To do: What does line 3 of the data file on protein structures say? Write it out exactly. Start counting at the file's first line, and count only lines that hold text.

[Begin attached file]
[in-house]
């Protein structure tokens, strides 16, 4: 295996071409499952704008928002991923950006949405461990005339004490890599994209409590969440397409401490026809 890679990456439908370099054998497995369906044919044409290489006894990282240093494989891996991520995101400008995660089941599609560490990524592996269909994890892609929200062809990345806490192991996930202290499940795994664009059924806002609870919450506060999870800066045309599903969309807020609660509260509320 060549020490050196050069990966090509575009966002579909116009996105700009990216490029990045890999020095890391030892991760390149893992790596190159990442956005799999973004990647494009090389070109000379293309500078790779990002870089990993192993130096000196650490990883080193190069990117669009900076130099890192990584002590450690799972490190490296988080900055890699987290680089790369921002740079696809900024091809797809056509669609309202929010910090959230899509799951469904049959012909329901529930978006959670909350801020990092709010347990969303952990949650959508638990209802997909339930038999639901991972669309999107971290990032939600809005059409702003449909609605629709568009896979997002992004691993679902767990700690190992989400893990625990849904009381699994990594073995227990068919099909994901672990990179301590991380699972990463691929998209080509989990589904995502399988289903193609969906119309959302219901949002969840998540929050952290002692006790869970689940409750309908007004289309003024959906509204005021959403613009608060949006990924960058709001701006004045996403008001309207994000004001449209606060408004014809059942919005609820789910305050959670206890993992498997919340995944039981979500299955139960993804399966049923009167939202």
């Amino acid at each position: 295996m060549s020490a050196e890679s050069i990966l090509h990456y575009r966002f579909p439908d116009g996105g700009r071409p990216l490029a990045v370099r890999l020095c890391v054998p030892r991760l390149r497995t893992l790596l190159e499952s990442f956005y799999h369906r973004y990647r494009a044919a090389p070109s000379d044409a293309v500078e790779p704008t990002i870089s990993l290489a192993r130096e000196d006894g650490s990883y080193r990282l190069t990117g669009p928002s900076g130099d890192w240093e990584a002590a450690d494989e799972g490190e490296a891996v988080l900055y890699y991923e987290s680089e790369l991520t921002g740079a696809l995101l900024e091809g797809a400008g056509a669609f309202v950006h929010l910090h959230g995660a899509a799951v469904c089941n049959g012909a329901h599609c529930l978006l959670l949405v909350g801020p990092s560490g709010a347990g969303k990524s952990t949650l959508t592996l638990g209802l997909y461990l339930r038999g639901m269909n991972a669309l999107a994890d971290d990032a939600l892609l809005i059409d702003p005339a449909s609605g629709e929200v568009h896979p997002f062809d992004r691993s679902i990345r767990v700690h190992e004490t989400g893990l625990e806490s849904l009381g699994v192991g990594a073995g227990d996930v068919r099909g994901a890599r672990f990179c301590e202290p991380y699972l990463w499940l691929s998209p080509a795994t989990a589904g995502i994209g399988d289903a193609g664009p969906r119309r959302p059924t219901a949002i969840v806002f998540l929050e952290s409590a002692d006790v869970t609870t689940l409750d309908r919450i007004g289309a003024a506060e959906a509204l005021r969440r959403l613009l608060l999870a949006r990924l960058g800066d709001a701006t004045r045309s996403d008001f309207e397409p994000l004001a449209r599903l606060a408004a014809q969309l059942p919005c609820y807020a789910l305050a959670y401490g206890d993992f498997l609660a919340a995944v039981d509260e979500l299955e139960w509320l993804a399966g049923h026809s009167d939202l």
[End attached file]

């Amino acid at each position: 295996m060549s020490a050196e890679s050069i990966l090509h990456y575009r966002f579909p439908d116009g996105g700009r071409p990216l490029a990045v370099r890999l020095c890391v054998p030892r991760l390149r497995t893992l790596l190159e499952s990442f956005y799999h369906r973004y990647r494009a044919a090389p070109s000379d044409a293309v500078e790779p704008t990002i870089s990993l290489a192993r130096e000196d006894g650490s990883y080193r990282l190069t990117g669009p928002s900076g130099d890192w240093e990584a002590a450690d494989e799972g490190e490296a891996v988080l900055y890699y991923e987290s680089e790369l991520t921002g740079a696809l995101l900024e091809g797809a400008g056509a669609f309202v950006h929010l910090h959230g995660a899509a799951v469904c089941n049959g012909a329901h599609c529930l978006l959670l949405v909350g801020p990092s560490g709010a347990g969303k990524s952990t949650l959508t592996l638990g209802l997909y461990l339930r038999g639901m269909n991972a669309l999107a994890d971290d990032a939600l892609l809005i059409d702003p005339a449909s609605g629709e929200v568009h896979p997002f062809d992004r691993s679902i990345r767990v700690h190992e004490t989400g893990l625990e806490s849904l009381g699994v192991g990594a073995g227990d996930v068919r099909g994901a890599r672990f990179c301590e202290p991380y699972l990463w499940l691929s998209p080509a795994t989990a589904g995502i994209g399988d289903a193609g664009p969906r119309r959302p059924t219901a949002i969840v806002f998540l929050e952290s409590a002692d006790v869970t609870t689940l409750d309908r919450i007004g289309a003024a506060e959906a509204l005021r969440r959403l613009l608060l999870a949006r990924l960058g800066d709001a701006t004045r045309s996403d008001f309207e397409p994000l004001a449209r599903l606060a408004a014809q969309l059942p919005c609820y807020a789910l305050a959670y401490g206890d993992f498997l609660a919340a995944v039981d509260e979500l299955e139960w509320l993804a399966g049923h026809s009167d939202l």